Starting to Show: What you Need to Know (Jumping Edition)

By Real Riderz

Our team has been on the circuit for years: local, rated, and international. This is the basic guide to what you need to know.

For starters: your purpose. You may not know exactly what you want from showing now, but most people have a goal in mind. Some want to go from local to rated, or qualify for finals. Others may want to give their green horses (or maybe even themselves) a different experience. Whatever it may be, think about this, but avoid dwelling and doubting. Showing is supposed to be fun.

In the American system, there are three main levels to horse showing (hunters, equitation, and jumpers*): C, B, A, and AA rated shows. The rating in based on the amount of prize money given (primarily). You will also see an increase in entry fees and competitiveness as you go up these ranks. These show are part of a governing body (biggest one in America being USEF and USHJA) Some shows are not rated at all, but these are usually in-barn shows. In addition, the judges have to be at a certain level to judge A and AA shows. These are usually R rated judges (the highest level in USEF).

*Hunters are classes judged on the horse’s style and way of going. Equitation judges the riders position and control of the horse. Jumpers is based on speed (how fast can you go without knocking any fences down or having refusals/falls/runouts AKA faults). There are more detailed explanations about each, but for now, this basic information is all you really need.

Rated shows have rated divisions (which are split into classes). You can go to an A show and jump 2’6 schooling class which would be considered C rated. This is the tricky part because you need to be at a certain level and in a certain division in order to actually compete at A divisions. For example pony hunters (2’ for smalls and 3’ for larges) can be A divisions and they are part of the classes that give prize money. Some goes for junior hunters and etc.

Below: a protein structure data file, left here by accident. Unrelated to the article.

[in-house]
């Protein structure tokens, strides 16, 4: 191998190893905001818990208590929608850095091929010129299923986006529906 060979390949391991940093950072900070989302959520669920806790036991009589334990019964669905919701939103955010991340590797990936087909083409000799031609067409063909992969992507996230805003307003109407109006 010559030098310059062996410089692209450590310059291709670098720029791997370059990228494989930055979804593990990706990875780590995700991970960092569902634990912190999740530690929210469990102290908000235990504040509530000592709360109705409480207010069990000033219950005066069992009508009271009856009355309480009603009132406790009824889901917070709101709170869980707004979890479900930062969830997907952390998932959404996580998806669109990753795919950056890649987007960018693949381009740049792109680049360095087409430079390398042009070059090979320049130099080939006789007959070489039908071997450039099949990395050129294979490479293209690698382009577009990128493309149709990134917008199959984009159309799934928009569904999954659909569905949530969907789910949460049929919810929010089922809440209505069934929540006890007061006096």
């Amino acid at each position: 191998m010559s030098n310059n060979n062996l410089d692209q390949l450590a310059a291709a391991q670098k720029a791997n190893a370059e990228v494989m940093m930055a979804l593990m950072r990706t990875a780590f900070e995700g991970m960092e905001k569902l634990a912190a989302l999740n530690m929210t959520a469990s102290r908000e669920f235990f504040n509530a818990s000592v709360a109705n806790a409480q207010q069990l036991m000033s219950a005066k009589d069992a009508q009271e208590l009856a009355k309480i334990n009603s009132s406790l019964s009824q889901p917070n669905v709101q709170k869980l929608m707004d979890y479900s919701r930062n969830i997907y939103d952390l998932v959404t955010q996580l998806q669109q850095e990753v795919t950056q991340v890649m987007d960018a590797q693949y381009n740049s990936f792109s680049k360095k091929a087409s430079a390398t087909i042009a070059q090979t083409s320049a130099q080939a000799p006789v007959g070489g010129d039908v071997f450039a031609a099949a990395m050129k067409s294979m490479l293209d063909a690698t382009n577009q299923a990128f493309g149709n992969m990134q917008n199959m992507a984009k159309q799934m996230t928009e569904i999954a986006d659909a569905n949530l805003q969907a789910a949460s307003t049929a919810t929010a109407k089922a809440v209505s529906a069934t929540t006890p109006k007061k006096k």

Now, the next level from here are FEI (international) shows. The lowest level is CSI1* where the course is set at a minimum of 1m height. The highest level is CSI5* where courses can be set anywhere from 1.50m to 1.75m. In other countries, the system are different (in Germany there are M rated shows, but more on that later).

Well enough is enough, most of the above (and more you can find on the internet with a quick click. So what do you actually need to know about showing?

Well for starters, it’s expensive. This is why I had you determine your why right away. If you are looking to qualify for some finals in the future, or even go international, you are looking at ways to go up the ranks. However, don’t skip out on the schooling (C) shows. This is the place to learn and make mistakes before you dive into national level shows. Schooling shows are also a great place to test your skills at a certain level, and they are much cheaper than the bigger shows.

Why are local level shows cheaper? For starters, they usually only last one day. That cuts costs for stalls and hotels. Of course, do note that it may take time to get fully used to the experience of a bigger show. This is because it is so much more immersive. You need to ship in, and then make your horse feel at home for a week (and actually sometimes several weeks at a time). There is an art to this, but as long as you have the riding part down, you can focus more on getting accustomed to the sort of strange world called “A-rated.”

Published by realriderz

Many riders coming together to make our horses' (and our own) voices heard

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